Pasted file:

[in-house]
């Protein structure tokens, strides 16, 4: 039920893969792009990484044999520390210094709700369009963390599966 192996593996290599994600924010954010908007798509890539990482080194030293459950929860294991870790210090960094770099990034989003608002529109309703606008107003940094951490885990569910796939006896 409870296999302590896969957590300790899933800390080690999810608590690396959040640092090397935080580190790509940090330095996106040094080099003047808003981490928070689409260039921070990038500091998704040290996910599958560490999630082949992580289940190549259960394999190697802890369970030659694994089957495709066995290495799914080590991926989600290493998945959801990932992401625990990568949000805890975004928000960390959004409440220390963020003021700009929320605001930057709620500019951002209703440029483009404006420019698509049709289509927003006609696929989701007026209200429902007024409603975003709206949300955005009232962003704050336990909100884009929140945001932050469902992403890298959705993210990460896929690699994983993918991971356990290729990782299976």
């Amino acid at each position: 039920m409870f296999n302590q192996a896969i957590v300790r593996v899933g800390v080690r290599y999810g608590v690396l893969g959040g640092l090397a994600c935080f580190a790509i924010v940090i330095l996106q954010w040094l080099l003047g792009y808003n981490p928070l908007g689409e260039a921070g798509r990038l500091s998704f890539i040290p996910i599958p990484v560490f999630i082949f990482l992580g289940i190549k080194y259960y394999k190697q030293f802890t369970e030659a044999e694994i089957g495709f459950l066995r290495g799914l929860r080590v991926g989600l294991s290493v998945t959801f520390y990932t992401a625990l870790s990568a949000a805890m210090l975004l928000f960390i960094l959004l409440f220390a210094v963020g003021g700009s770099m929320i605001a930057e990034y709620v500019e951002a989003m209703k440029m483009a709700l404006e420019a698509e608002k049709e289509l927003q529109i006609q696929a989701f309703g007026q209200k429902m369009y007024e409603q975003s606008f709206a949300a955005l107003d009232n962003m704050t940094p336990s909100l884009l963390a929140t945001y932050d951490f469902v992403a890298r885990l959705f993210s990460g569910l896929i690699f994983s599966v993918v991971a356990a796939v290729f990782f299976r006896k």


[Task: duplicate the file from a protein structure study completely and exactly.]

[in-house]
């Protein structure tokens, strides 16, 4: 039920893969792009990484044999520390210094709700369009963390599966 192996593996290599994600924010954010908007798509890539990482080194030293459950929860294991870790210090960094770099990034989003608002529109309703606008107003940094951490885990569910796939006896 409870296999302590896969957590300790899933800390080690999810608590690396959040640092090397935080580190790509940090330095996106040094080099003047808003981490928070689409260039921070990038500091998704040290996910599958560490999630082949992580289940190549259960394999190697802890369970030659694994089957495709066995290495799914080590991926989600290493998945959801990932992401625990990568949000805890975004928000960390959004409440220390963020003021700009929320605001930057709620500019951002209703440029483009404006420019698509049709289509927003006609696929989701007026209200429902007024409603975003709206949300955005009232962003704050336990909100884009929140945001932050469902992403890298959705993210990460896929690699994983993918991971356990290729990782299976």
């Amino acid at each position: 039920m409870f296999n302590q192996a896969i957590v300790r593996v899933g800390v080690r290599y999810g608590v690396l893969g959040g640092l090397a994600c935080f580190a790509i924010v940090i330095l996106q954010w040094l080099l003047g792009y808003n981490p928070l908007g689409e260039a921070g798509r990038l500091s998704f890539i040290p996910i599958p990484v560490f999630i082949f990482l992580g289940i190549k080194y259960y394999k190697q030293f802890t369970e030659a044999e694994i089957g495709f459950l066995r290495g799914l929860r080590v991926g989600l294991s290493v998945t959801f520390y990932t992401a625990l870790s990568a949000a805890m210090l975004l928000f960390i960094l959004l409440f220390a210094v963020g003021g700009s770099m929320i605001a930057e990034y709620v500019e951002a989003m209703k440029m483009a709700l404006e420019a698509e608002k049709e289509l927003q529109i006609q696929a989701f309703g007026q209200k429902m369009y007024e409603q975003s606008f709206a949300a955005l107003d009232n962003m704050t940094p336990s909100l884009l963390a929140t945001y932050d951490f469902v992403a890298r885990l959705f993210s990460g569910l896929i690699f994983s599966v993918v991971a356990a796939v290729f990782f299976r006896k």